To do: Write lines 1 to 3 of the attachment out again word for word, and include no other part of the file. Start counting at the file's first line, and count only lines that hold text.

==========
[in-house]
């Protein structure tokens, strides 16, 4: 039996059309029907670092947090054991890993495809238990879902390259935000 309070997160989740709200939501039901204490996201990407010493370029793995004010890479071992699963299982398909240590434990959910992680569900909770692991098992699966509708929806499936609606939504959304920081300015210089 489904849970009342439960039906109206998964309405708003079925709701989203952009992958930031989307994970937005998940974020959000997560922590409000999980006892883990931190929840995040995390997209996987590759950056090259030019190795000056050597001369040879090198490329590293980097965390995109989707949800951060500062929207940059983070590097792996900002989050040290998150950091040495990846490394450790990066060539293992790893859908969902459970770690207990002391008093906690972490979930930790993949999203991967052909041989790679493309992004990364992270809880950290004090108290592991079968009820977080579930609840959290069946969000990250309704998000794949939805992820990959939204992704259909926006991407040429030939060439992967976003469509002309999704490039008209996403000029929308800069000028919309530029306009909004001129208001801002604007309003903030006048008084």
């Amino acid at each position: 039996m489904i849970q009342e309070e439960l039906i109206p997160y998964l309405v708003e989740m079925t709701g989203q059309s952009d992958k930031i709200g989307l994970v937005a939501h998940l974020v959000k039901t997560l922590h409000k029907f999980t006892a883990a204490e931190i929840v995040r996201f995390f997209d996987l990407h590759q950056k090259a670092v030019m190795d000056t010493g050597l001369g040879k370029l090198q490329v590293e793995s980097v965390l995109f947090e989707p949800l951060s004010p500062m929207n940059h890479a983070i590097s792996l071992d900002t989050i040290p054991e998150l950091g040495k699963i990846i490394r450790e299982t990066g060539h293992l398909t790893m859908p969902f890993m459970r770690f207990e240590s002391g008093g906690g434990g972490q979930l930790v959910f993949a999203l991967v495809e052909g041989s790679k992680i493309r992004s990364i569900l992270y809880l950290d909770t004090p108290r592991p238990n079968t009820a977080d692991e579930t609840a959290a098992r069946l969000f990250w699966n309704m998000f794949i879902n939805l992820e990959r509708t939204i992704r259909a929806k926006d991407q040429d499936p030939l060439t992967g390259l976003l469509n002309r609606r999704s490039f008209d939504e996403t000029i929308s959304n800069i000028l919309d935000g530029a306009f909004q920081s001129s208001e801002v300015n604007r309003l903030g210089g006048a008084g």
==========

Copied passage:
[in-house]
């Protein structure tokens, strides 16, 4: 039996059309029907670092947090054991890993495809238990879902390259935000 309070997160989740709200939501039901204490996201990407010493370029793995004010890479071992699963299982398909240590434990959910992680569900909770692991098992699966509708929806499936609606939504959304920081300015210089 489904849970009342439960039906109206998964309405708003079925709701989203952009992958930031989307994970937005998940974020959000997560922590409000999980006892883990931190929840995040995390997209996987590759950056090259030019190795000056050597001369040879090198490329590293980097965390995109989707949800951060500062929207940059983070590097792996900002989050040290998150950091040495990846490394450790990066060539293992790893859908969902459970770690207990002391008093906690972490979930930790993949999203991967052909041989790679493309992004990364992270809880950290004090108290592991079968009820977080579930609840959290069946969000990250309704998000794949939805992820990959939204992704259909926006991407040429030939060439992967976003469509002309999704490039008209996403000029929308800069000028919309530029306009909004001129208001801002604007309003903030006048008084």
């Amino acid at each position: 039996m489904i849970q009342e309070e439960l039906i109206p997160y998964l309405v708003e989740m079925t709701g989203q059309s952009d992958k930031i709200g989307l994970v937005a939501h998940l974020v959000k039901t997560l922590h409000k029907f999980t006892a883990a204490e931190i929840v995040r996201f995390f997209d996987l990407h590759q950056k090259a670092v030019m190795d000056t010493g050597l001369g040879k370029l090198q490329v590293e793995s980097v965390l995109f947090e989707p949800l951060s004010p500062m929207n940059h890479a983070i590097s792996l071992d900002t989050i040290p054991e998150l950091g040495k699963i990846i490394r450790e299982t990066g060539h293992l398909t790893m859908p969902f890993m459970r770690f207990e240590s002391g008093g906690g434990g972490q979930l930790v959910f993949a999203l991967v495809e052909g041989s790679k992680i493309r992004s990364i569900l992270y809880l950290d909770t004090p108290r592991p238990n079968t009820a977080d692991e579930t609840a959290a098992r069946l969000f990250w699966n309704m998000f794949i879902n939805l992820e990959r509708t939204i992704r259909a929806k926006d991407q040429d499936p030939l060439t992967g390259l976003l469509n002309r609606r999704s490039f008209d939504e996403t000029i929308s959304n800069i000028l919309d935000g530029a306009f909004q920081s001129s208001e801002v300015n604007r309003l903030g210089g006048a008084g």